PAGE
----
When the Baseball Hall of fame calls….you answer the phone! Our documentary was selected to appear in their 8th annual Hall of Fame baseball film festival for the last weekend of September. Six Renegades and their families along with Jack Clancy, the film maker made the trek to Cooperstown in what would be a beautiful fall weekend. We’d like to share our weekend highlights with our Renegade fans.
A High Honor
On Friday night as we picked up our credentials for the film festival, Jack was bestowed the honor of having our documentary stored at the baseball hall of fame in the archives. Think about this. Jack and Liz made a movie that will reside in the baseball hall of fame archives. Let that sink in. Long after we are gone, Our legacy will live on. Such an honor.
On Friday afternoon, the Renegades had an opportunity to talk briefly with a museum curator and learned some fun stories about how they try to tell a story through the donation of used equipment. One of the hardest things to get from players is their glove. Its important to tell a story of great fielding with the gloves they use during the games. Imagine an exhibit with a brand new glove that read…The Orioles set a record for least errors in a season. Here is Matt Weiters back-up glove that was never used in a game. We joked around about what could go into the hall of fame for Beep baseball. Coach Weissman’s stool? Zuccarello’s MVP trophy?, Broken Bats. Its fun to dream. In 2015, the Beep Baseball World Series goes to Upstate New York and it may be possible there could be a future partnership…Stay tuned
Our documentary from Best Dog Ever Films took its place at the 10:00 am showing on Saturday and shared a time slot with a short film called Cards Against the Wall, Celebrating the lives of three of the most memorable names in baseball ever, Shoeless Joe Jackson, Van Lingle Mungo and Bob Newsom. After the show Jack, Dino and Rob had a chance to talk to the crowd about the film and the team. The baseball junkies and film makers at this event ate up the film. Some great questions from the crowd even tied both of the films together with the thought that maybe the infamous Mike Veeck (Son of hall of Famer Bill Veeck) would be interested in the sport since his daughter lost her sight. The Film makers of Cards against the Wall have contacts with the Veeck family. You never know!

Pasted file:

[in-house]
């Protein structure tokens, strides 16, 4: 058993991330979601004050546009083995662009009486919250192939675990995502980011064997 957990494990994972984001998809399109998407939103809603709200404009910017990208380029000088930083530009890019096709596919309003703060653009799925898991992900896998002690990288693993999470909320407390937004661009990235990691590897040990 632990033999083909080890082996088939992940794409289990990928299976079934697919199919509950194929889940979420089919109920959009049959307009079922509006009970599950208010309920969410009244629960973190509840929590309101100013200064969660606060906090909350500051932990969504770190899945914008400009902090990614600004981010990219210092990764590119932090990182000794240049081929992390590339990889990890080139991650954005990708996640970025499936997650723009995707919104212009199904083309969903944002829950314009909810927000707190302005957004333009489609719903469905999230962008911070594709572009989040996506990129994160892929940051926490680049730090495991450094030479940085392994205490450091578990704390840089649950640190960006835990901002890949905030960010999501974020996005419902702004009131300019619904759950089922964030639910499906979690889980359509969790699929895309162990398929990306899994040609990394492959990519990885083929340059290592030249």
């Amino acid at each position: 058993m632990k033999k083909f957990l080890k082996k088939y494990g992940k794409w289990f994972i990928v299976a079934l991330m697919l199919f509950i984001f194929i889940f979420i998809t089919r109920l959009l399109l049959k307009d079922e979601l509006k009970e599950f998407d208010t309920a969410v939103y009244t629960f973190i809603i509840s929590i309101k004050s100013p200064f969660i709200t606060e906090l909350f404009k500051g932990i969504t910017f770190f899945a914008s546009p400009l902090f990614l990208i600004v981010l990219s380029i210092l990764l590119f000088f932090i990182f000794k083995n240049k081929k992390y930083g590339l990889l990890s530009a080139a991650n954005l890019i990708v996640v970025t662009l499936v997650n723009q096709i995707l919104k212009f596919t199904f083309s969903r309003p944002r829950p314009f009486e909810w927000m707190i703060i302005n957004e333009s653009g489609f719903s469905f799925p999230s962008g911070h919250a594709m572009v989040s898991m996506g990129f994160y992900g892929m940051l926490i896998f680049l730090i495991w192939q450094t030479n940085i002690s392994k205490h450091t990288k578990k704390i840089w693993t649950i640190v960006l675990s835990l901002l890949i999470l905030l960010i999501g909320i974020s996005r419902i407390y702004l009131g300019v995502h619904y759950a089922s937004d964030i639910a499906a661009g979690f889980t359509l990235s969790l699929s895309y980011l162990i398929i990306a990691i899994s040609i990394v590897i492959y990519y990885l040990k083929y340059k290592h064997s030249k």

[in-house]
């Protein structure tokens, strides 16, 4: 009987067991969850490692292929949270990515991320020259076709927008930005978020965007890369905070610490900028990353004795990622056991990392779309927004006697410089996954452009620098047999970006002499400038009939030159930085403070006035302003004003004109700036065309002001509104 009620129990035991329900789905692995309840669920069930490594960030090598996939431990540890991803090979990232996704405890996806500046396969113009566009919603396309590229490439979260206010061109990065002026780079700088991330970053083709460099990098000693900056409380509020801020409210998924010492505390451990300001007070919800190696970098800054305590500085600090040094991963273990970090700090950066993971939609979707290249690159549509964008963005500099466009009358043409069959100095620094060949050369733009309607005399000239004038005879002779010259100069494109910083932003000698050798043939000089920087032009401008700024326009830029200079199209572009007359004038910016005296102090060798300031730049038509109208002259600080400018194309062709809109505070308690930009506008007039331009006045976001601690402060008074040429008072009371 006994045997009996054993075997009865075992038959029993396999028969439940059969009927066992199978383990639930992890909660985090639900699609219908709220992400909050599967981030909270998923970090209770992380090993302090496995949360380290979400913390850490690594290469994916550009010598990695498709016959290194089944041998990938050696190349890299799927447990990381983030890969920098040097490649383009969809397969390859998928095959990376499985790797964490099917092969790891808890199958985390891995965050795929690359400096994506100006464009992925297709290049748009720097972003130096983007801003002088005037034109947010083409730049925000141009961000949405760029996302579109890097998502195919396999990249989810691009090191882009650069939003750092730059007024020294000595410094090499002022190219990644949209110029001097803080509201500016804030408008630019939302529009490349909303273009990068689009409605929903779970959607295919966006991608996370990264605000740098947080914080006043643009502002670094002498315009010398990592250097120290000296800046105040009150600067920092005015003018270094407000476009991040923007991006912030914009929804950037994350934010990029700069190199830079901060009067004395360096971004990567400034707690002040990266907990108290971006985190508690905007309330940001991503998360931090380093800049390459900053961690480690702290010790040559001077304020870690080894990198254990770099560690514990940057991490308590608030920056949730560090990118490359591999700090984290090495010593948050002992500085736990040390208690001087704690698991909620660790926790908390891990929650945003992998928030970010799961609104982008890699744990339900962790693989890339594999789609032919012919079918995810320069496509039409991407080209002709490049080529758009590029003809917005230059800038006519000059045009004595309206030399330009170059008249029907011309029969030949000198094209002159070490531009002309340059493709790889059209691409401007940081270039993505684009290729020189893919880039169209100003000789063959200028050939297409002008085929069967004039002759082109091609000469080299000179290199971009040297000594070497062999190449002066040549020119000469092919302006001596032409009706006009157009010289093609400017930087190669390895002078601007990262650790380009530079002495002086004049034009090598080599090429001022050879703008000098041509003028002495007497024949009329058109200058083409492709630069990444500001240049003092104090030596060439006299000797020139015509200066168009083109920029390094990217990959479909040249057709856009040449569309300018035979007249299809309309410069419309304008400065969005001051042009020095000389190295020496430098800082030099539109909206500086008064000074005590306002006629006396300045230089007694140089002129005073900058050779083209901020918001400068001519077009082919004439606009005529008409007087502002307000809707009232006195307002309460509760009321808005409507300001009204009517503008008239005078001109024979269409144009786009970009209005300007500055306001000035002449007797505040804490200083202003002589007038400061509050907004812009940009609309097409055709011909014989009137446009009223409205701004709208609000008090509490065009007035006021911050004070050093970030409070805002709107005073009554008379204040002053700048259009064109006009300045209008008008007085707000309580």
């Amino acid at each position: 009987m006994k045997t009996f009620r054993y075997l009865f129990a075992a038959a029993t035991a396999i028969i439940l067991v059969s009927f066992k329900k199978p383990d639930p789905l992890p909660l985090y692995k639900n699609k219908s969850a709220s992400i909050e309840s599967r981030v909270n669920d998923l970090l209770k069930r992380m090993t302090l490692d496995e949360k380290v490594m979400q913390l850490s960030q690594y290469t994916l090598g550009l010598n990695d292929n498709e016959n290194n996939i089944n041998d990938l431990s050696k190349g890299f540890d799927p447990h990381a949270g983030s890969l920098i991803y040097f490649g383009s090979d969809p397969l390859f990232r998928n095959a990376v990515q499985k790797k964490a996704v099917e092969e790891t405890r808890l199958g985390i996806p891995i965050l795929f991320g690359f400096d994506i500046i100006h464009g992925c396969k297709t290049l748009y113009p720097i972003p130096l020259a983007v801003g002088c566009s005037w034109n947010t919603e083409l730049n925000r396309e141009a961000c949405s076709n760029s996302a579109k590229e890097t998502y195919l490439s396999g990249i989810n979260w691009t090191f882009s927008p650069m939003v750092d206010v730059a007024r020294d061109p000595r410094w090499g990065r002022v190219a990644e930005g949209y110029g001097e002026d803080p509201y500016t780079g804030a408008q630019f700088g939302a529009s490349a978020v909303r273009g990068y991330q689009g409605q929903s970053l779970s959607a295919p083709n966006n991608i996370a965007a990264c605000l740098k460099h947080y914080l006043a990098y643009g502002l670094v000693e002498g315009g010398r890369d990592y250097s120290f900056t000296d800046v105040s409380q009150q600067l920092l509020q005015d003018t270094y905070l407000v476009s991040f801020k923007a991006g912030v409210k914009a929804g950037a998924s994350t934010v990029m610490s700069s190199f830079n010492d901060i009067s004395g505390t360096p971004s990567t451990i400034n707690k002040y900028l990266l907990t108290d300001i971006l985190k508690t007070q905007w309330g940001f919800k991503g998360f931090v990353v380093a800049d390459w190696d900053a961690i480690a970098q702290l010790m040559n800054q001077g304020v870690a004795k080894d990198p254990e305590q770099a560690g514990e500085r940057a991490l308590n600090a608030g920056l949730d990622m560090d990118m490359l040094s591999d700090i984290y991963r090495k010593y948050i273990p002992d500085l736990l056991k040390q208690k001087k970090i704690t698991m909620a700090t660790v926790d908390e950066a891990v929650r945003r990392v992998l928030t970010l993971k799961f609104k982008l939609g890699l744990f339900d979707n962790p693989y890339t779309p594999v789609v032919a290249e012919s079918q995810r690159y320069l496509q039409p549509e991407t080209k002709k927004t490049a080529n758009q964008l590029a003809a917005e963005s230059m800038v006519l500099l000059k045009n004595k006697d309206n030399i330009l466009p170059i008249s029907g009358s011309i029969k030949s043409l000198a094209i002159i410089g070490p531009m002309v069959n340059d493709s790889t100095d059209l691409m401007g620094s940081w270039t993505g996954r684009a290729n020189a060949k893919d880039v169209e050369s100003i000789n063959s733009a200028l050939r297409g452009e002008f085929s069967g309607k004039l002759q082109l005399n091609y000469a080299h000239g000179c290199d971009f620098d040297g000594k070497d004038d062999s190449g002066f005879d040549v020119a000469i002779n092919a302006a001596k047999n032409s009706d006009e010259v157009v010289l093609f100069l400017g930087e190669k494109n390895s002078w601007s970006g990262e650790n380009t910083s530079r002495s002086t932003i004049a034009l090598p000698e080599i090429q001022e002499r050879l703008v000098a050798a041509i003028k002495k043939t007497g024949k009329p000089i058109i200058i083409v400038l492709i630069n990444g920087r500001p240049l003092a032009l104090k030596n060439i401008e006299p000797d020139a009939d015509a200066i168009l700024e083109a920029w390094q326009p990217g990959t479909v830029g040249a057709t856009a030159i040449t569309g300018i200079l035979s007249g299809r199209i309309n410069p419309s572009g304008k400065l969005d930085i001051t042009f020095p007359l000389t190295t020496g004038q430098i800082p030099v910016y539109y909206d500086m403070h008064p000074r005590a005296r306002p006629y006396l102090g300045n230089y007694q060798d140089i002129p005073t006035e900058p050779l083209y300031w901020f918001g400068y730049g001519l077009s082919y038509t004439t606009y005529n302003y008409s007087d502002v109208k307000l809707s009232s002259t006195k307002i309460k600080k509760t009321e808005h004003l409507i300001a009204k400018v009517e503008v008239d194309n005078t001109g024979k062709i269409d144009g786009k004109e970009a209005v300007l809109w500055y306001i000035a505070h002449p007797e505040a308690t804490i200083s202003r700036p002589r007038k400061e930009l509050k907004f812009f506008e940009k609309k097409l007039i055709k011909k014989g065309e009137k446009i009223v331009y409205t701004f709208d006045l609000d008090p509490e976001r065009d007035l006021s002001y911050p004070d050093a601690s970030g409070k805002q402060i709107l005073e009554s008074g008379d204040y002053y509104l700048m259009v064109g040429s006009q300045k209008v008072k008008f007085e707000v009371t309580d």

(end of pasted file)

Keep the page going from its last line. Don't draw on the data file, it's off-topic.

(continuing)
Saturday Tour and Hands on event
The Hall of fame was great and we were introduced to Larry Moore who spent a good amount of time with us giving us a personal experience that we will never forget. Larry took us into their class room where we learned about the history of the baseball, the baseball glove, the bats and the uniform. Even the most knowledgeable of baseball fans amongst us learned things. Pitcher Ron Cochran had his two daughters with him…but we all felt like little kids. Larry told us some stories, passed equipment around for us to feel. We then got to try on some equipment and act like kids as we took pictures. Some things we learned included
- Originally in the 1800’s the baseballs were actually soft and the home teams were in charge of making them
- The first gloves look a lot like weight lifting gloves and they were worn on both hands as catching was primarily with two hands
- We got to check out a 6 fingered baseball glove used by a player who can pitch with both hand
- When games started to get played under the lights, they played with a different material for the uniforms so they would show up better on TV
After the hands on experience, Larry took us into the Hall of Fame Gallery and gave our Blind travelers the experience of feeling the faces on the bronze plaques. We spent some time with the first class, Jim Rice, Jackie Robinson, Ted Williams, Wade Boggs and even the only female in the Hall of Fame, Effa Manley and many others.
As baseball fans, it was a great honor to be a part of the baseball hall of fame for a weekend. Jack Clancy teared up during the Q&A period. Rob was like a little kid living the dream all weekend. We all felt like celebrities for a short time as people were stopping us in the streets and the museum all weekend to talk about the film and the team. This would not have been possible without the help of Stephen Light, Larry Moore and Tom Shieber. We want to thank the three of them for an experience we will never forget. The Baseball film Festival is amazing. If you love baseball and film…You need to make sure to attend one of these festivals. It will be well worth your time!